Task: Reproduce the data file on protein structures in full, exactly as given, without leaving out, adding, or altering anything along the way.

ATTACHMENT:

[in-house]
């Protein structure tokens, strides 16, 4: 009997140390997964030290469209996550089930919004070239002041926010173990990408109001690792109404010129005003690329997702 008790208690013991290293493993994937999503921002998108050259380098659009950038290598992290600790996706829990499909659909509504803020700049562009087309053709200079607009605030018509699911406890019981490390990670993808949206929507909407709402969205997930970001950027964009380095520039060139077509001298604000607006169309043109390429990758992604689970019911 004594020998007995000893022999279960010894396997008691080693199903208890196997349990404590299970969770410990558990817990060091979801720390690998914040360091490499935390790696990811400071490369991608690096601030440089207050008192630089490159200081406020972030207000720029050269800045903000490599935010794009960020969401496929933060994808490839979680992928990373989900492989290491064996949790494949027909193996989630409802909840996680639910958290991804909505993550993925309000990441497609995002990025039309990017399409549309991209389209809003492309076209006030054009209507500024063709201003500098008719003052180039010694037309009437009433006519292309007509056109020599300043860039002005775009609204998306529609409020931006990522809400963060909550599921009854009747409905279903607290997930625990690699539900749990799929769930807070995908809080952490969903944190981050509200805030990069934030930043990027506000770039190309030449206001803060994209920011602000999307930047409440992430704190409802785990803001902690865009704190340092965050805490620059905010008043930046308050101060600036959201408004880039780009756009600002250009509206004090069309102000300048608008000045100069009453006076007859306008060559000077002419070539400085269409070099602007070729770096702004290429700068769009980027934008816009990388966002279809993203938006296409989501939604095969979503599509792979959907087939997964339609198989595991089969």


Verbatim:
[in-house]
């Protein structure tokens, strides 16, 4: 009997140390997964030290469209996550089930919004070239002041926010173990990408109001690792109404010129005003690329997702 008790208690013991290293493993994937999503921002998108050259380098659009950038290598992290600790996706829990499909659909509504803020700049562009087309053709200079607009605030018509699911406890019981490390990670993808949206929507909407709402969205997930970001950027964009380095520039060139077509001298604000607006169309043109390429990758992604689970019911 004594020998007995000893022999279960010894396997008691080693199903208890196997349990404590299970969770410990558990817990060091979801720390690998914040360091490499935390790696990811400071490369991608690096601030440089207050008192630089490159200081406020972030207000720029050269800045903000490599935010794009960020969401496929933060994808490839979680992928990373989900492989290491064996949790494949027909193996989630409802909840996680639910958290991804909505993550993925309000990441497609995002990025039309990017399409549309991209389209809003492309076209006030054009209507500024063709201003500098008719003052180039010694037309009437009433006519292309007509056109020599300043860039002005775009609204998306529609409020931006990522809400963060909550599921009854009747409905279903607290997930625990690699539900749990799929769930807070995908809080952490969903944190981050509200805030990069934030930043990027506000770039190309030449206001803060994209920011602000999307930047409440992430704190409802785990803001902690865009704190340092965050805490620059905010008043930046308050101060600036959201408004880039780009756009600002250009509206004090069309102000300048608008000045100069009453006076007859306008060559000077002419070539400085269409070099602007070729770096702004290429700068769009980027934008816009990388966002279809993203938006296409989501939604095969979503599509792979959907087939997964339609198989595991089969």